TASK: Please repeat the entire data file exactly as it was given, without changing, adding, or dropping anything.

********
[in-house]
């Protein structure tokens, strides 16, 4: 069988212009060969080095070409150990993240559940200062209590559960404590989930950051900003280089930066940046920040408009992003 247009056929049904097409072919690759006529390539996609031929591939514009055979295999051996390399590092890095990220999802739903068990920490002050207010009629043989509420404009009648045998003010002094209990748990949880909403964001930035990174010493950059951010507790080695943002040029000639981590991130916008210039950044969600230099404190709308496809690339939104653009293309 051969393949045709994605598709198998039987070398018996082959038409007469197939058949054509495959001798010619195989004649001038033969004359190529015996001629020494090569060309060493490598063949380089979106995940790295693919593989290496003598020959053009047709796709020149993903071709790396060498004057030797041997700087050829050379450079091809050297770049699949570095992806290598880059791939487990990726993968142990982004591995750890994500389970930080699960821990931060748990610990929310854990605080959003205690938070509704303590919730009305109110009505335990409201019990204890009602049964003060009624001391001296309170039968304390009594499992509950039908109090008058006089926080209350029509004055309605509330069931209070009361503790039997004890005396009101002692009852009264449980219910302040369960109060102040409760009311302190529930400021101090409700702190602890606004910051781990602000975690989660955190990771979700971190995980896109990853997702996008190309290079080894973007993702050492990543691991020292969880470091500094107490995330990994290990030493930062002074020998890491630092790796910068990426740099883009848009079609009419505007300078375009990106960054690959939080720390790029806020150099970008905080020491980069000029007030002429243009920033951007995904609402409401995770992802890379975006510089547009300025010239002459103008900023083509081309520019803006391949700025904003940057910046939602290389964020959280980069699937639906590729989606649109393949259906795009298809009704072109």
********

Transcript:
[in-house]
């Protein structure tokens, strides 16, 4: 069988212009060969080095070409150990993240559940200062209590559960404590989930950051900003280089930066940046920040408009992003 247009056929049904097409072919690759006529390539996609031929591939514009055979295999051996390399590092890095990220999802739903068990920490002050207010009629043989509420404009009648045998003010002094209990748990949880909403964001930035990174010493950059951010507790080695943002040029000639981590991130916008210039950044969600230099404190709308496809690339939104653009293309 051969393949045709994605598709198998039987070398018996082959038409007469197939058949054509495959001798010619195989004649001038033969004359190529015996001629020494090569060309060493490598063949380089979106995940790295693919593989290496003598020959053009047709796709020149993903071709790396060498004057030797041997700087050829050379450079091809050297770049699949570095992806290598880059791939487990990726993968142990982004591995750890994500389970930080699960821990931060748990610990929310854990605080959003205690938070509704303590919730009305109110009505335990409201019990204890009602049964003060009624001391001296309170039968304390009594499992509950039908109090008058006089926080209350029509004055309605509330069931209070009361503790039997004890005396009101002692009852009264449980219910302040369960109060102040409760009311302190529930400021101090409700702190602890606004910051781990602000975690989660955190990771979700971190995980896109990853997702996008190309290079080894973007993702050492990543691991020292969880470091500094107490995330990994290990030493930062002074020998890491630092790796910068990426740099883009848009079609009419505007300078375009990106960054690959939080720390790029806020150099970008905080020491980069000029007030002429243009920033951007995904609402409401995770992802890379975006510089547009300025010239002459103008900023083509081309520019803006391949700025904003940057910046939602290389964020959280980069699937639906590729989606649109393949259906795009298809009704072109």